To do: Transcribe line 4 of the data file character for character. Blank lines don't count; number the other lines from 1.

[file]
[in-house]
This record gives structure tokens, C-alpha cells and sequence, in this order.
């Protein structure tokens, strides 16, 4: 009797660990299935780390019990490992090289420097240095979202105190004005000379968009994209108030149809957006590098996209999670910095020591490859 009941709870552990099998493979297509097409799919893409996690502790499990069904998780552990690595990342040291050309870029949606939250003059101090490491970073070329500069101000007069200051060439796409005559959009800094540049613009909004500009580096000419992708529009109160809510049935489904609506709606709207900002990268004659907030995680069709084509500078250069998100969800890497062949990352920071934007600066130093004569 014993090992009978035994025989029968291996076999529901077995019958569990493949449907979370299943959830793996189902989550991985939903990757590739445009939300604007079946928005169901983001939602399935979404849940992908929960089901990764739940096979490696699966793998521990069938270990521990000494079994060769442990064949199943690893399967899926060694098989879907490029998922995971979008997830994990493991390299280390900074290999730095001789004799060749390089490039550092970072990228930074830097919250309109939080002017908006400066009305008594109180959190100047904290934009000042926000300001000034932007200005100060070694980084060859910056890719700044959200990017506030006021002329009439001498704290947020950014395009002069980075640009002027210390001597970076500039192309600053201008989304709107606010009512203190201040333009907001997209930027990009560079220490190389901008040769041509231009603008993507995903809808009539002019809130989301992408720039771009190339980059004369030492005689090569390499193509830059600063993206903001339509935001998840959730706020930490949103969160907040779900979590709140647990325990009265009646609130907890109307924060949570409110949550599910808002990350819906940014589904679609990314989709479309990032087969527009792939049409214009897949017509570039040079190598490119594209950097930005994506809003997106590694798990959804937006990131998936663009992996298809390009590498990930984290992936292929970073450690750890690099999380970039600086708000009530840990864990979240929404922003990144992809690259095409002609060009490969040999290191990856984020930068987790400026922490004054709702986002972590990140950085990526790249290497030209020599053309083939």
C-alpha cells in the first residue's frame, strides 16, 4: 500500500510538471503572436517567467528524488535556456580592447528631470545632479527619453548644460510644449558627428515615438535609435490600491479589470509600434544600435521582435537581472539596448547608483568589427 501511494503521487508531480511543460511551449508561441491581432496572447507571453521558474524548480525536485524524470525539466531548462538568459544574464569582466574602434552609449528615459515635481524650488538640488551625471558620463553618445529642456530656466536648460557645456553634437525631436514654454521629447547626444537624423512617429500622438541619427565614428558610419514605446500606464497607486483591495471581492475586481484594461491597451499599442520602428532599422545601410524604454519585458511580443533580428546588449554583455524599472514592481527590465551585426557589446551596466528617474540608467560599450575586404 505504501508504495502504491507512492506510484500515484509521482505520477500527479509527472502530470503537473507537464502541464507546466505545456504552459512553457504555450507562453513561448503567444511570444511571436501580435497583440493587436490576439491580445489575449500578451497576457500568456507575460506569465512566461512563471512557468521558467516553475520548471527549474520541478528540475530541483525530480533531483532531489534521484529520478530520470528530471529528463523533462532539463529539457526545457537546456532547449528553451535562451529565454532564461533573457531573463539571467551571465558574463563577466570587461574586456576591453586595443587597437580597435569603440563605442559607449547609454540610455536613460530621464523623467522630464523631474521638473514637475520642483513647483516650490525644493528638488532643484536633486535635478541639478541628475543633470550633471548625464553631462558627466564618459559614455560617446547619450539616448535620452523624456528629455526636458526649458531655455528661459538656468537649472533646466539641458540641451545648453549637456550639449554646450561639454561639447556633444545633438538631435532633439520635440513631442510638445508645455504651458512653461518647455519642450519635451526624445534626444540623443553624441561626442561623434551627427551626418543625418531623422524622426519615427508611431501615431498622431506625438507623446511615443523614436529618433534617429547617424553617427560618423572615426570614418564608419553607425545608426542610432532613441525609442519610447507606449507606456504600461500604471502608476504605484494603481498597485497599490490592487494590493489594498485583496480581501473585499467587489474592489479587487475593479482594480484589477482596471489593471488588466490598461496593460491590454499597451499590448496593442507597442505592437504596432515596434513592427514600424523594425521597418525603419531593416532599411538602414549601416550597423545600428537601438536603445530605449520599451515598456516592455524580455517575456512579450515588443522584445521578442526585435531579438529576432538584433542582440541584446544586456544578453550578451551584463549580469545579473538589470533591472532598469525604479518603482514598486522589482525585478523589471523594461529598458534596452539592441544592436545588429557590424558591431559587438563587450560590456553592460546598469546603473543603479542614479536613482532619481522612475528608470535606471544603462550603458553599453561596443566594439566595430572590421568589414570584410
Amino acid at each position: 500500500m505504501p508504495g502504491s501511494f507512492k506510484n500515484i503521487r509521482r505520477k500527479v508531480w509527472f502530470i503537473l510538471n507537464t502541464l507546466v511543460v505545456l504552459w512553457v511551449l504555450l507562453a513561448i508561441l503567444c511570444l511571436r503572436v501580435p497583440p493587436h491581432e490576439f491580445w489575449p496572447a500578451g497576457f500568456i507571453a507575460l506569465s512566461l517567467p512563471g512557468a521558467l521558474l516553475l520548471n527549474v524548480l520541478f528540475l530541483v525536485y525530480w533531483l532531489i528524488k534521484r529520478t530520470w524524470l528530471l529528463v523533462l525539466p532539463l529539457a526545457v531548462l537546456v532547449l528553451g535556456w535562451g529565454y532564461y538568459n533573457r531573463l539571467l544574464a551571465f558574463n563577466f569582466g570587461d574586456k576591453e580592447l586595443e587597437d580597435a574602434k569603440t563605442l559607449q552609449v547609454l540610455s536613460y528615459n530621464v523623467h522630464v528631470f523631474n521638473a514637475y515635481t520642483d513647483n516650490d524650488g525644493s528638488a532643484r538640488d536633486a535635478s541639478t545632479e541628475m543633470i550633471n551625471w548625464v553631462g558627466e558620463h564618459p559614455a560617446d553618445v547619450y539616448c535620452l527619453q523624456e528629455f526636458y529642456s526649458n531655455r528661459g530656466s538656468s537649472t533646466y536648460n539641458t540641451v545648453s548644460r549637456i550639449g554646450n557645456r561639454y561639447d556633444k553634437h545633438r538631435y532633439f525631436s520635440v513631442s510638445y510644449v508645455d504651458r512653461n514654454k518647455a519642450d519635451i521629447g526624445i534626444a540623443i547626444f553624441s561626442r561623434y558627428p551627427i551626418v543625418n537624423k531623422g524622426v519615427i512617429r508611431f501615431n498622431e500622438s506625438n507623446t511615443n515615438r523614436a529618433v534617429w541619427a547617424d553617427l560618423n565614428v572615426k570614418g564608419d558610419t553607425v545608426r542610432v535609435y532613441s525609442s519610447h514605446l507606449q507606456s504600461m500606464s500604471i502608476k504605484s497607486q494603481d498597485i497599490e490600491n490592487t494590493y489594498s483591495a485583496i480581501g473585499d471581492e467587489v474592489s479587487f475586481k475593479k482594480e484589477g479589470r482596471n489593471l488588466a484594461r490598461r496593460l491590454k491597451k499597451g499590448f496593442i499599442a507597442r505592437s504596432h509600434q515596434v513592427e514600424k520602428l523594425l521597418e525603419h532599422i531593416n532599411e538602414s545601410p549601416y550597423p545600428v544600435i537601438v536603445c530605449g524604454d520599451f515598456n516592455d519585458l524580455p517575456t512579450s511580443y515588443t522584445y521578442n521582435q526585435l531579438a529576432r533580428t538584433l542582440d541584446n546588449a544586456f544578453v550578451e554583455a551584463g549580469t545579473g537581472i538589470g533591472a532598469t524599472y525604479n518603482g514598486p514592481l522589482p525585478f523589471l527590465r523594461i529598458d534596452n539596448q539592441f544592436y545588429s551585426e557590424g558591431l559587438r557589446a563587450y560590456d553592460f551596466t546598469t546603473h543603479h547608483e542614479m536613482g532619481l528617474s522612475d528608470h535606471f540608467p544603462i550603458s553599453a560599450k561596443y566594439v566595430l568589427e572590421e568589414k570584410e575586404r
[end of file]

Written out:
C-alpha cells in the first residue's frame, strides 16, 4: 500500500510538471503572436517567467528524488535556456580592447528631470545632479527619453548644460510644449558627428515615438535609435490600491479589470509600434544600435521582435537581472539596448547608483568589427 501511494503521487508531480511543460511551449508561441491581432496572447507571453521558474524548480525536485524524470525539466531548462538568459544574464569582466574602434552609449528615459515635481524650488538640488551625471558620463553618445529642456530656466536648460557645456553634437525631436514654454521629447547626444537624423512617429500622438541619427565614428558610419514605446500606464497607486483591495471581492475586481484594461491597451499599442520602428532599422545601410524604454519585458511580443533580428546588449554583455524599472514592481527590465551585426557589446551596466528617474540608467560599450575586404 505504501508504495502504491507512492506510484500515484509521482505520477500527479509527472502530470503537473507537464502541464507546466505545456504552459512553457504555450507562453513561448503567444511570444511571436501580435497583440493587436490576439491580445489575449500578451497576457500568456507575460506569465512566461512563471512557468521558467516553475520548471527549474520541478528540475530541483525530480533531483532531489534521484529520478530520470528530471529528463523533462532539463529539457526545457537546456532547449528553451535562451529565454532564461533573457531573463539571467551571465558574463563577466570587461574586456576591453586595443587597437580597435569603440563605442559607449547609454540610455536613460530621464523623467522630464523631474521638473514637475520642483513647483516650490525644493528638488532643484536633486535635478541639478541628475543633470550633471548625464553631462558627466564618459559614455560617446547619450539616448535620452523624456528629455526636458526649458531655455528661459538656468537649472533646466539641458540641451545648453549637456550639449554646450561639454561639447556633444545633438538631435532633439520635440513631442510638445508645455504651458512653461518647455519642450519635451526624445534626444540623443553624441561626442561623434551627427551626418543625418531623422524622426519615427508611431501615431498622431506625438507623446511615443523614436529618433534617429547617424553617427560618423572615426570614418564608419553607425545608426542610432532613441525609442519610447507606449507606456504600461500604471502608476504605484494603481498597485497599490490592487494590493489594498485583496480581501473585499467587489474592489479587487475593479482594480484589477482596471489593471488588466490598461496593460491590454499597451499590448496593442507597442505592437504596432515596434513592427514600424523594425521597418525603419531593416532599411538602414549601416550597423545600428537601438536603445530605449520599451515598456516592455524580455517575456512579450515588443522584445521578442526585435531579438529576432538584433542582440541584446544586456544578453550578451551584463549580469545579473538589470533591472532598469525604479518603482514598486522589482525585478523589471523594461529598458534596452539592441544592436545588429557590424558591431559587438563587450560590456553592460546598469546603473543603479542614479536613482532619481522612475528608470535606471544603462550603458553599453561596443566594439566595430572590421568589414570584410